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Is your accounting department vulnerable to the most common online frauds?



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Is your accounting department vulnerable to the most common online frauds?

Most businesses today have an online presence and most accounting departments use online tools that make accounting faster and easier. Whether you are a small business, SME or a large enterprise, you will have no doubt benefited from the internet; after all, it helps to make payments instantly, leaves an easily accessible trail of transactions, and improves the efficiency of your employees. 

However, accounting departments’ reliance on the internet and cloud-based applications has also opened the doors of opportunity for cyber criminals. According to PWC’s Global Economic Crime Survey 2016

  • Cybercrime climbs to the 2nd most reported economic crime affecting 32% of organisations.
  • Most companies are still not adequately prepared for – or even understand the risks faced: only 37% of organisations have a cyber incident response plan.

Is your business vulnerable to the most common frauds? 
When it happens, it comes as a rude shock. When a business it hit with an online scam or any other economic fraud, there is the obvious risk of losing money. But it is often secondary to the sudden loss of reputation or loss of sensitive information. The costs of remediation and compliance can be really high when you try to close the stable door after the horse has bolted.

Accounting departments are often at the top of the list of fraudsters. Here are the most common and effective methods that online scammers or fraudsters use to wheedle money out of businesses like yours. 

1. Phishing
Phishing attacks are usually made to demand transfer of money or to gain access to confidential information such as login credentials or account information. Such emails may not necessarily demand payment - some may just ask for your confidential information. They gather information regarding the authorised personnel and accountants. This information can be used at a later date to commit an email fraud.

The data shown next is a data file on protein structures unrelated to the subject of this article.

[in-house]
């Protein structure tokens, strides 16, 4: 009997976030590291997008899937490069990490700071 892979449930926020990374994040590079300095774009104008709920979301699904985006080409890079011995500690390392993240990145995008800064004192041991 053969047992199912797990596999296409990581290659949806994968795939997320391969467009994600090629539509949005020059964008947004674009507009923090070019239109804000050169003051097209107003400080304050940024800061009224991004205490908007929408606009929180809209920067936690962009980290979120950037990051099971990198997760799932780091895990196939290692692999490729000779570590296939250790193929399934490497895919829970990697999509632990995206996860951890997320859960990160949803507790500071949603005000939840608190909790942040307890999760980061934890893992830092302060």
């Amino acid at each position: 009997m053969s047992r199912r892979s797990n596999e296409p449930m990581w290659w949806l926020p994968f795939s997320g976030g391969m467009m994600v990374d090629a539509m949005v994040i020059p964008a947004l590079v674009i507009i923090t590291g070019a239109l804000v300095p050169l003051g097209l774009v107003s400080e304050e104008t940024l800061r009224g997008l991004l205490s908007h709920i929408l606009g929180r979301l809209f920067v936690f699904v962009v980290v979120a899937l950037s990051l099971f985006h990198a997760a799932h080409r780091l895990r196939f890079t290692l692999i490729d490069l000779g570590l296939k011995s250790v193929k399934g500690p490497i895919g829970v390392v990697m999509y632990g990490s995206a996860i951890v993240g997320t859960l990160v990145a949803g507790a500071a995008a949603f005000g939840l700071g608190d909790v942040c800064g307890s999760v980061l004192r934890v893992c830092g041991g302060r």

For example, online fraudsters often send emails that seem to come from the CEO or other authorised person. For this they can use forged email addresses using email masking techniques, or simply use emails, IM or other communication channels, that appear similar to the original communications. Such emails may relay instructions for the urgent transfer of money to a particular account.

For example, let’s suppose that Mr. A is finance director of ABC Limited. You usually receive emails from him asking for payments to be made to specific bank accounts. His email address is x@abc.co.uk.  One day you receive a request to make payment to an existing or unknown bank account - from the email address x@abc.co or x@abd.co.uk.  Often the email is almost identical to the original one.

2. Forged documents
The fraudster poses as a regular supplier and sends dummy invoices with details resembling the normal business invoices but with different bank details. In order to force the accountant to make a hasty payment, they may say that the due date for the payment has passed or say that non-payment will negatively affect your credit rating. The fraudster may also send a request for change of bank details via email or send a document on a letterhead requesting such change.

3. Social engineering
This technique psychologically manipulates people to give up confidential information like passwords or bank details. It may also be used to trick people into giving access to the computer system and secretly install malicious software, which will help the fraudsters get control of the computer and access to banking information and passwords

For example, you may receive an email from your friend whose account has been hacked, asking you for urgent monetary help or requesting you to donate to a charitable fundraiser.

4. Ransomware
Ransomware is a malware that gets installed when you mistakenly open an attachment. It is usually disguised as a legitimate file that gets downloaded unknowingly. Once opened, it encrypts your files or the entire hard drive, making it completely inaccessible. It is often set up so that only one file is left behind, which when opened issues demands for a particular amount of money, often in Bitcoins.

Only after the payment of ransom will the data will be decrypted. The victim is left with no option but to pay the amount demanded to get the data decrypted.

Is your business safe? 
Have you taken all the steps you can to combat these types of fraud? Compare your actions to the list of key fraud prevention measures to find out – download our free fraud prevention checklist. 

                                                              

 



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